Review: Marian Hale writes a touching story about loss ...the loss of the only way of life Sadie Wynn had ever known. The depression robbed her of her home and her best friend and caused her family to fight for their very survival. As the family travels from Missouri to Texas, they also gain much...friendships, an affinity and appreciation for hard work and the comfort of caring and being cared for.

I much admired Sadie as she struggled with the hard decisions that her father had to make as to what was best for the welfare of his family. Leaving her friend, Wilma, with the promise that they would be best friends forever, chafed at her insides and created an empty place in her heart that she was sure could never be filled by anyone else. Her loyalty to her best friend almost prevented her from accepting friendship from others who came into her life.

Compassion for others is central throughout this gentle narration that presents a detailed picture of life in a small coastal fishing colony on the coast of Texas during the depression.

Rating: 5

Positive: Strong family values were key throughout. Loyalty to family and friends was encouraged...neighbors were like family and willing to lend a hand whenever needed. Hard work and friendships were highly valued. Determined to improve her situation, Sadie got up most mornings before four A.M. so she could work before school peeling shrimp in a cannery for five cents a bucket. God and the Bible provided a steadying influence on daily life.

Spiritual Elements: Bible verses were quoted on a daily basis and prayer was a regular part of their life.

Violence: Sadie’s brother Jacob got into a fist fight with one of the boys from town after being called a “bay rat”. Both boys came out bloodied.

Language: None

Sexual Content: None

Other: There is an incident where Sadie’s mother goes into labor a month early with only Sadie and her friend Dollie there to help with the birth.

Recommendation: I highly recommend this book. My only concern is with the age range for which it is recommended. The chapter describing the birth of the baby causes me to recommend it to an older audience...probably 12+. This would probably be a case of knowing your reader (or perhaps parents reading it with younger readers.)

Friday, December 11, 2009

If the Witness Lied

By Reviewer: Dianne
Title: If the Witness Lied
Author: Caroline B. Cooney
Primary Audience/age group: Young Adult
Genre: Realistic Fiction
# Of pages: 213
Publisher: Delacorte Books for Young Readers
Year of Release: 2009
Part of a Series? No
Rating: 4 View Scale
Recommend? Yes...if you are a Caroline Cooney fan

Description: Baby Tris was the reason his mother was no longer alive...her decision to delay the chemotherapy she needed so that Tris could be born changed the life of her family forever. Now Tris has also been blamed for the death of his father...accidental to be sure, but who would have thought that a toddler would release a parking brake causing the vehicle to run over and kill his father?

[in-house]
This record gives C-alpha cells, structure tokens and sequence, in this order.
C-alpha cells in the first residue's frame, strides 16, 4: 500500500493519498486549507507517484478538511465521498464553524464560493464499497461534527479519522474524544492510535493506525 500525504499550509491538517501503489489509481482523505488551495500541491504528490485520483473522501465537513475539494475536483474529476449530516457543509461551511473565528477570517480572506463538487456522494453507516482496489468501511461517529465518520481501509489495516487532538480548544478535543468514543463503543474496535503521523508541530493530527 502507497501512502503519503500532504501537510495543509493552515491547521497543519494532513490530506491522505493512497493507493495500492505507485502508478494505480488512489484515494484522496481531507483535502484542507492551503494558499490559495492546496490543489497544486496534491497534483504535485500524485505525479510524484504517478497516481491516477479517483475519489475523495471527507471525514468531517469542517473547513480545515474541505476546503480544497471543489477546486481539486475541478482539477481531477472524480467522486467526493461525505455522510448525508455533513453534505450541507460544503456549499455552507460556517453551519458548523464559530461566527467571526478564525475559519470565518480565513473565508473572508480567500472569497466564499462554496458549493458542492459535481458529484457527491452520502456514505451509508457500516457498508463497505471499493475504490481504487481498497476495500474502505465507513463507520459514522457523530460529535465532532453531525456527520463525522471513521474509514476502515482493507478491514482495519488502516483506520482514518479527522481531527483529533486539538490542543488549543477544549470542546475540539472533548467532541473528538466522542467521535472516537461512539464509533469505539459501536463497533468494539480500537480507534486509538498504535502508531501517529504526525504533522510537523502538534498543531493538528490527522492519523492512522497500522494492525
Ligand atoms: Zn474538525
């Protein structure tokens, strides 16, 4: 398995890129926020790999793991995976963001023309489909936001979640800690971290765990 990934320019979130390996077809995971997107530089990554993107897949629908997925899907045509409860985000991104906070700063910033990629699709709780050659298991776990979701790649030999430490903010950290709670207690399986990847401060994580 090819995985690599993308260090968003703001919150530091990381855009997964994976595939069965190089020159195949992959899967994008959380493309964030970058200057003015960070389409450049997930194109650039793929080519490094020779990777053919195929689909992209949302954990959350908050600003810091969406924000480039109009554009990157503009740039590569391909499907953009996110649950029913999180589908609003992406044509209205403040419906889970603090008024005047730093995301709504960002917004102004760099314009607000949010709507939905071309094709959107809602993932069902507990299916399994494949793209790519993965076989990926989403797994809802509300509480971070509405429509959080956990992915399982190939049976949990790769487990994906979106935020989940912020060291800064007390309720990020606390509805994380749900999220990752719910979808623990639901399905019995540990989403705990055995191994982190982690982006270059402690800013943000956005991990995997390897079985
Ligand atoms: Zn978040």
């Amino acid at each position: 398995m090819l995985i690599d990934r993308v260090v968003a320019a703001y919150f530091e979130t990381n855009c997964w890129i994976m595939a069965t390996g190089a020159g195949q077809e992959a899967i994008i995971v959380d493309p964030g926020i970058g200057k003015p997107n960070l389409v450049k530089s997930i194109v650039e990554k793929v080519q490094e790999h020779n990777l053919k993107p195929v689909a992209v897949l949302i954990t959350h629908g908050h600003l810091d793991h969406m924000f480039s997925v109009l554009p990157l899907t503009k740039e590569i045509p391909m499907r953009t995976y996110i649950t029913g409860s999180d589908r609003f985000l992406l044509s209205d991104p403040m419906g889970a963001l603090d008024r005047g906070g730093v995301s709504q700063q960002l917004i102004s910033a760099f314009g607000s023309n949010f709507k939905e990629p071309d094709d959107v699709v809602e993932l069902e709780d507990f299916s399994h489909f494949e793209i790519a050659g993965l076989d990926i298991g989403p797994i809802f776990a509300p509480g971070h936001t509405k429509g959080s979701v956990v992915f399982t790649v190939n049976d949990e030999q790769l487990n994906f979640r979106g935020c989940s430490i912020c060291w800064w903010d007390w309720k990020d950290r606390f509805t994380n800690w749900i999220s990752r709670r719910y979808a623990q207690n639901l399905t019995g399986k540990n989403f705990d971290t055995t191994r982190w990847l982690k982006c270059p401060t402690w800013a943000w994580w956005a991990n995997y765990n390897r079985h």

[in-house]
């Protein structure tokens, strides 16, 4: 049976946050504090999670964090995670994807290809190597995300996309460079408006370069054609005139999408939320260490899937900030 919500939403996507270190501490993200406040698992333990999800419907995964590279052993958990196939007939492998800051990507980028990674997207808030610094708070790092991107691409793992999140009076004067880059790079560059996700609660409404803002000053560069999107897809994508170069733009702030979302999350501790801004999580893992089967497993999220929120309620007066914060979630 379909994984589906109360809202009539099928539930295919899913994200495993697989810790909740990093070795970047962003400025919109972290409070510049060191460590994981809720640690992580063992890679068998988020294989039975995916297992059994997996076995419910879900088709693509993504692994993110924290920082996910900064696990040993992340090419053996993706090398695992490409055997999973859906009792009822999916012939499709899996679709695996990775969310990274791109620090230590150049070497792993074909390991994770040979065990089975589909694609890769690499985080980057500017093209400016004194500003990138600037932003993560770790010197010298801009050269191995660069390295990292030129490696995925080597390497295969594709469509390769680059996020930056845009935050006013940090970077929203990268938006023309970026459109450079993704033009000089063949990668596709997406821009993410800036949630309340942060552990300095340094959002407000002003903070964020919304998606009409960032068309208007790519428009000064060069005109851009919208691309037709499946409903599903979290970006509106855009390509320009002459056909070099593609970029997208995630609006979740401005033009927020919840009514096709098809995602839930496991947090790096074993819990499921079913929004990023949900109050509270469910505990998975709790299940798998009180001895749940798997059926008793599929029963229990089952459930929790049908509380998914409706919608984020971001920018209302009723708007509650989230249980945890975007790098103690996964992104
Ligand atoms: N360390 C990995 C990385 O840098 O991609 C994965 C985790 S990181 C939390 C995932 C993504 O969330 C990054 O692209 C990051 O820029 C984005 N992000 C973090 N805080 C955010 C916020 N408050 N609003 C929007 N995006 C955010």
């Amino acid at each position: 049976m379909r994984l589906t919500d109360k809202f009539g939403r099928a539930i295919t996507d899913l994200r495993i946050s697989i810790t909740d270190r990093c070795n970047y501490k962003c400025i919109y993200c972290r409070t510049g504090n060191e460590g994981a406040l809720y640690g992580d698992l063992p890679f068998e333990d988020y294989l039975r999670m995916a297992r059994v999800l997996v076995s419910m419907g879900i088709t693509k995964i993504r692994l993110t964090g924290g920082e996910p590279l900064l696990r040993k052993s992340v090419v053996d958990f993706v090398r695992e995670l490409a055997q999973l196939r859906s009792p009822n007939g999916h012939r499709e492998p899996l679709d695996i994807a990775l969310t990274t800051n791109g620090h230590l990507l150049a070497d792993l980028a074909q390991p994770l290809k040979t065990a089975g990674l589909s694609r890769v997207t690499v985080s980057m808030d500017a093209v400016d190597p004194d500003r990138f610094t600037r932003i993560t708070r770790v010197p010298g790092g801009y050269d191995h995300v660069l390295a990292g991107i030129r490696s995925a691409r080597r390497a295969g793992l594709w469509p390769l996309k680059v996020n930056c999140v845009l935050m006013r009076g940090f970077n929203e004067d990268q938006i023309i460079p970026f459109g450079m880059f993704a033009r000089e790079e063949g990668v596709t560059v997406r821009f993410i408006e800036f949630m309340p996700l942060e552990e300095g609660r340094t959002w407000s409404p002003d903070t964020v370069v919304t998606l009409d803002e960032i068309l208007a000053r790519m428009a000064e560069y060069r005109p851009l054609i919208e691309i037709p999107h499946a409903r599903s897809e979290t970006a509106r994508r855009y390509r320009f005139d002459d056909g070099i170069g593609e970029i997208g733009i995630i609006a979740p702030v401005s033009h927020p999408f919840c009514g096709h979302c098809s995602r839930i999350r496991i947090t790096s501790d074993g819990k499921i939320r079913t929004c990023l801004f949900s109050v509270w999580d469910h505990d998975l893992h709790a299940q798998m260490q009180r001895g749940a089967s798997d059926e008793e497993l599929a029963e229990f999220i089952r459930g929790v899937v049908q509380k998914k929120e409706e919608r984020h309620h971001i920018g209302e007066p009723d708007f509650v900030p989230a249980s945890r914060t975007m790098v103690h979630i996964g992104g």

As the family split apart after the death of their father, Tris’s sisters, Madison and Smithy moved out...Smithy to boarding school and Madison to her godparents. Only Jack stayed home to provide some kind of stability for his little brother Tris. “Aunt” Cheryl moved in and is determined to take over the household and make it suit her purposes. She is in love with publicity and has found a lucrative possibility in airing the whole tragic story in a detailed docudrama for television.

Review: The plot moved quickly and captured my interest, but the improbabilities overwhelmed believability. Tris, at the age of two had the vocabulary of a five year old and spoke in coherent sentences, giving critical information when it suited the situation. Jack had no problem ditching school and collecting his baby brother from his daycare and riding off with him in a kiddie seat on the back of his bicycle with the explanation that he had a half day of school and was taking Tris to a soccer game. The day care director was entranced with the idea of a TV producer coming to film Tris in the daycare situation. (No permission requested or granted.) Pictures taken with Dad’s cell phone are discovered...surprise! They were taken by a curious one year old Tris, who loved buttons, just as the Jeep ran over Dad. These photos supplied critical evidence as to what really happened that awful day. Madison and Smithy just happened to begin their trek home (after an absence of months) on the very same day that Jack has absconded with Tris to try to keep him out of Cheryl’s clutches. All the good guys show up at just the right time to save the day. (I’m glad the day was saved, but it was a little too coincidental.)

It was a page turner, even if I was saying “No way could this happen.”

Rating: 4